Invisible Voices

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I’ve been meaning to plug the Invisible Voices blog for a while now.  It’s run by Deb, who I met for the first time this past weekend at Poplar Spring.  Deb does all sorts of activism, from leafleting to writing letters to writing some really well thought-out entries on her blog.  And, oh yeah, she’s an amazing photographer as well (check out a lot of her Poplar Spring and Peaceful Prairie photos on her blog).

It’s really amazing how many great vegan blogs (and blogs by vegans) have popped up over the last few years.  When I started the Veg Blog, there were no others that I could find.  Now there’s so much amazing stuff out there to read, no matter what stage of your vegetarian/vegan journey you’re at.

Rock on, Deb, and keep up the great work.

3 Responses to “Invisible Voices”

  1. Deb

    Hey Ryan! Thanks for the plug!

    It was so cool meeting you this past weekend. It was getting almost comical that we hadn’t met yet. Terry would say “you know ryan, right?” And I felt like I did, but had to admit “only online.”

    Hope to see you again! And hopefully your daughter and wife too! :)

  2. Paul H.

    Sorry this is off-topic.

    I’ve been losing weight lately (not a bad thing, but I’m hungry) because where I work there’s not much veg food around. Mostly it’s a few chinese restaurants, none of them that good. I have to inspect each bite to make sure there are no contaminants, if you know what I mean. Often I find something and then the rest goes to the dog (who is more of a vegetarian than a lot of ‘vegetarians.’) (Also, if our cats want meat, they have to catch a mouse.)

    Anyway, my latest strategy was to order entrees such as ‘string beans in brown sauce,’ because it’s easy to spot a piece of meat in string beans. Then I wondered what ‘brown sauce’ is, and a Google search reveals that a lot of recipes use beef stock. And apparently some put clam sauce in the white sauce. How can they be so evil? I swear it’s a plot to starve the vegetarians.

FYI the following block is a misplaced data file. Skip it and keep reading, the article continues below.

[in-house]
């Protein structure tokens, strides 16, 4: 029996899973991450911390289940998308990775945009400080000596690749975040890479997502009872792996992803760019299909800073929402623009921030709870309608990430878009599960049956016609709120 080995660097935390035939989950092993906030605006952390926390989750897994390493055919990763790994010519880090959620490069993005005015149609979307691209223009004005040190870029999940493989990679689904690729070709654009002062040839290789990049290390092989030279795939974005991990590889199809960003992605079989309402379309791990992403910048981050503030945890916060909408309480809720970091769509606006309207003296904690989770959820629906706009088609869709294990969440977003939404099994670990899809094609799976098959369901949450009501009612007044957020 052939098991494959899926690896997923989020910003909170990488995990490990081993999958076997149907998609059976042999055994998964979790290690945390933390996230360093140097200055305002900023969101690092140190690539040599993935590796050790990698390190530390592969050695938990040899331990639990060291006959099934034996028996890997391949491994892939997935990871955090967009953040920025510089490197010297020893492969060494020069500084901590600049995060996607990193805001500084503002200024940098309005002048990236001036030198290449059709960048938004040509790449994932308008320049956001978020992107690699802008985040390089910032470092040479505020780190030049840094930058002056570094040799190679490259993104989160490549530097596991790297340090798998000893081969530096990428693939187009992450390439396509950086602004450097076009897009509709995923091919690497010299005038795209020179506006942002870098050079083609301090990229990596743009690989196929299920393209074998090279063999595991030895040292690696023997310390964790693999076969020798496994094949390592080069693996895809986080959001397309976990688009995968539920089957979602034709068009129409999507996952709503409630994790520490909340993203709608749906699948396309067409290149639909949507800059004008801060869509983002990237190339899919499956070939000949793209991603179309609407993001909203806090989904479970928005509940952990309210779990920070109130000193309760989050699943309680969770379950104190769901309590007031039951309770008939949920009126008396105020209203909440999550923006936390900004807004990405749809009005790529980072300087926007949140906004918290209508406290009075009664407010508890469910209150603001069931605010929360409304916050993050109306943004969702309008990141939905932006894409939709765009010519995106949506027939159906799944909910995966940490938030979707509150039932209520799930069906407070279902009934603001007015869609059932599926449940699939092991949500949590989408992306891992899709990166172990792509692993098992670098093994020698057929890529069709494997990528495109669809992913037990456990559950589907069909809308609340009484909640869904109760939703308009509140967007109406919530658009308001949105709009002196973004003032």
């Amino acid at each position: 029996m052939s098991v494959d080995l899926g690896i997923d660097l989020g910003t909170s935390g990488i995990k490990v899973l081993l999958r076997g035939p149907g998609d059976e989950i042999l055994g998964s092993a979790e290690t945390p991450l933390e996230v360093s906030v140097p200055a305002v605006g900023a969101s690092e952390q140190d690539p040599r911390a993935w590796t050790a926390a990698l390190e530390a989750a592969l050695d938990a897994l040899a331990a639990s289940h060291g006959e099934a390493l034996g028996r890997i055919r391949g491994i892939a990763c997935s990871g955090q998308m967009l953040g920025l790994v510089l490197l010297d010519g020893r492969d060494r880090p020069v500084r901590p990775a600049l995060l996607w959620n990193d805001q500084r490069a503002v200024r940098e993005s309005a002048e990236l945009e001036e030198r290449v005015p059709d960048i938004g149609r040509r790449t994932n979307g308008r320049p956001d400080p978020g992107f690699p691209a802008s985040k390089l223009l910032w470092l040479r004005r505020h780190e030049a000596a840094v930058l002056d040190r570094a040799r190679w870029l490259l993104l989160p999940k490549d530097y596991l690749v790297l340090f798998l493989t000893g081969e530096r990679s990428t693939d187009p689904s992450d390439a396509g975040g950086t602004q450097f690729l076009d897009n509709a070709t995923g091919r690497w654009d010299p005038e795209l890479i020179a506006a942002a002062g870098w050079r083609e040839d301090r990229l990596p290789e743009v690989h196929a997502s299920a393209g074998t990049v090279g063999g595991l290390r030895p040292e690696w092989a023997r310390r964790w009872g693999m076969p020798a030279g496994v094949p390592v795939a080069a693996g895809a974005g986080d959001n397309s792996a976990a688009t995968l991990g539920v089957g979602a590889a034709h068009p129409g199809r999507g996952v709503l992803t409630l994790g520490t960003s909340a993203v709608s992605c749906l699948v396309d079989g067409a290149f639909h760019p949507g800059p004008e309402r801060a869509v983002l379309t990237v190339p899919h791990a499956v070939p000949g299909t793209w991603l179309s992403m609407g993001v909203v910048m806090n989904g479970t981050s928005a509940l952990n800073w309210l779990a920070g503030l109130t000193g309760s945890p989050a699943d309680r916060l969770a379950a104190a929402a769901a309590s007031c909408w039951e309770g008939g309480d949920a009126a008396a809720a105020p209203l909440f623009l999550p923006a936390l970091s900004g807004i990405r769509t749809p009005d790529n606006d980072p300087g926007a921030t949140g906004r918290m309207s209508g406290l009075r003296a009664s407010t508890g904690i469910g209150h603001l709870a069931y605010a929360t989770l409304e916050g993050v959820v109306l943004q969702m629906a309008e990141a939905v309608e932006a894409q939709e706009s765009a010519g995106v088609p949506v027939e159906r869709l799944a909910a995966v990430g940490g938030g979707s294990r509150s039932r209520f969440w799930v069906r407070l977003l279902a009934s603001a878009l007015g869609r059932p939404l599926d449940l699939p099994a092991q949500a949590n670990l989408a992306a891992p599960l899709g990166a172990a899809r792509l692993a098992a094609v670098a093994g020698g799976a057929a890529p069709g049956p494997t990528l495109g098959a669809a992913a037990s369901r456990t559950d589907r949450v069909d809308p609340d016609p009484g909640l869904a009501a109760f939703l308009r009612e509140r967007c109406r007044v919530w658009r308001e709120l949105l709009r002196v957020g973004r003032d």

Typically, when asking about ingredients at Chinese restaurants, the response is something like ‘You want to order?” and the feeling is that they have no idea what a vegetarian is.

    Do you ever have to deal with this sort of stuff?

  3. Deb

    Paul H: always ask about meat broth and fish sauce at asian restaurants for the sauces, or just say “no meat broth, no fish sauce.” If you’re not comfortable with their response, just go for steamed rice and stir fry veggies. it will fill you up enough for when you get home and can make your own dinner. If you find a place you can trust, keep going back there, and tip well. It is worth the extra fifty cents or whatever to have them remember you with a smile.

    fish sauce is more common at thai places, beef or chicken broth at chinese. even when ordering from the vegetarian section at places, I specify “no fish sauce, no meat broth” You might also ask if they make their sauces fresh, because if they do, they can easily make it to order.

    I think it is safe to say we all have to deal with this on a regular basis – or at least, most of the time we go out to eat, unless we’re going to vegetarian or vegan places. It gets easier.

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